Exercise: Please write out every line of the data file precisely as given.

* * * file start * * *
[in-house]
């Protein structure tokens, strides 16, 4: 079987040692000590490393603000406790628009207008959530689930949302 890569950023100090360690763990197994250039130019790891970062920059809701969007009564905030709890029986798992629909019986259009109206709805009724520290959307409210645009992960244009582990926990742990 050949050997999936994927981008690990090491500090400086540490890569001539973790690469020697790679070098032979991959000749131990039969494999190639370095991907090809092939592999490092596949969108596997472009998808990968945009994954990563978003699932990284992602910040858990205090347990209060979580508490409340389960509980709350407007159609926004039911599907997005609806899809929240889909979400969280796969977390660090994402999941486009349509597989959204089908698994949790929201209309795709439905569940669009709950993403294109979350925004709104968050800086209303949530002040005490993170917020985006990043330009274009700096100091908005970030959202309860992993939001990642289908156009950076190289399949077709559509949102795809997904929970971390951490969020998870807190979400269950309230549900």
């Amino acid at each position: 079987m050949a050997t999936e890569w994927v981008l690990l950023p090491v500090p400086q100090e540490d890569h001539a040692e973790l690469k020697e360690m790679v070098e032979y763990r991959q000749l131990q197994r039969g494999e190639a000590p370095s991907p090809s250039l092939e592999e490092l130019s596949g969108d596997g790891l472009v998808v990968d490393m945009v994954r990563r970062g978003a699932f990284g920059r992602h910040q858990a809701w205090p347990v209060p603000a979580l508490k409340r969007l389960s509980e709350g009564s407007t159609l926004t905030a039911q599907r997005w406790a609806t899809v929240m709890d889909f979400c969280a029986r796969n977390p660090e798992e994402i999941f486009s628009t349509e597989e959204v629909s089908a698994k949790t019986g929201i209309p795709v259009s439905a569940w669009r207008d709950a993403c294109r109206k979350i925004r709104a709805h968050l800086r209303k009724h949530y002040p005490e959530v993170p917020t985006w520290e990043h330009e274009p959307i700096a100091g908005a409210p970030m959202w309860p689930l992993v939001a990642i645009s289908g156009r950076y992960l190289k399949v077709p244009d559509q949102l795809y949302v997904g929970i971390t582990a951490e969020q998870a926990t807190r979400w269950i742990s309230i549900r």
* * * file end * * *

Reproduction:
[in-house]
């Protein structure tokens, strides 16, 4: 079987040692000590490393603000406790628009207008959530689930949302 890569950023100090360690763990197994250039130019790891970062920059809701969007009564905030709890029986798992629909019986259009109206709805009724520290959307409210645009992960244009582990926990742990 050949050997999936994927981008690990090491500090400086540490890569001539973790690469020697790679070098032979991959000749131990039969494999190639370095991907090809092939592999490092596949969108596997472009998808990968945009994954990563978003699932990284992602910040858990205090347990209060979580508490409340389960509980709350407007159609926004039911599907997005609806899809929240889909979400969280796969977390660090994402999941486009349509597989959204089908698994949790929201209309795709439905569940669009709950993403294109979350925004709104968050800086209303949530002040005490993170917020985006990043330009274009700096100091908005970030959202309860992993939001990642289908156009950076190289399949077709559509949102795809997904929970971390951490969020998870807190979400269950309230549900």
């Amino acid at each position: 079987m050949a050997t999936e890569w994927v981008l690990l950023p090491v500090p400086q100090e540490d890569h001539a040692e973790l690469k020697e360690m790679v070098e032979y763990r991959q000749l131990q197994r039969g494999e190639a000590p370095s991907p090809s250039l092939e592999e490092l130019s596949g969108d596997g790891l472009v998808v990968d490393m945009v994954r990563r970062g978003a699932f990284g920059r992602h910040q858990a809701w205090p347990v209060p603000a979580l508490k409340r969007l389960s509980e709350g009564s407007t159609l926004t905030a039911q599907r997005w406790a609806t899809v929240m709890d889909f979400c969280a029986r796969n977390p660090e798992e994402i999941f486009s628009t349509e597989e959204v629909s089908a698994k949790t019986g929201i209309p795709v259009s439905a569940w669009r207008d709950a993403c294109r109206k979350i925004r709104a709805h968050l800086r209303k009724h949530y002040p005490e959530v993170p917020t985006w520290e990043h330009e274009p959307i700096a100091g908005a409210p970030m959202w309860p689930l992993v939001a990642i645009s289908g156009r950076y992960l190289k399949v077709p244009d559509q949102l795809y949302v997904g929970i971390t582990a951490e969020q998870a926990t807190r979400w269950i742990s309230i549900r």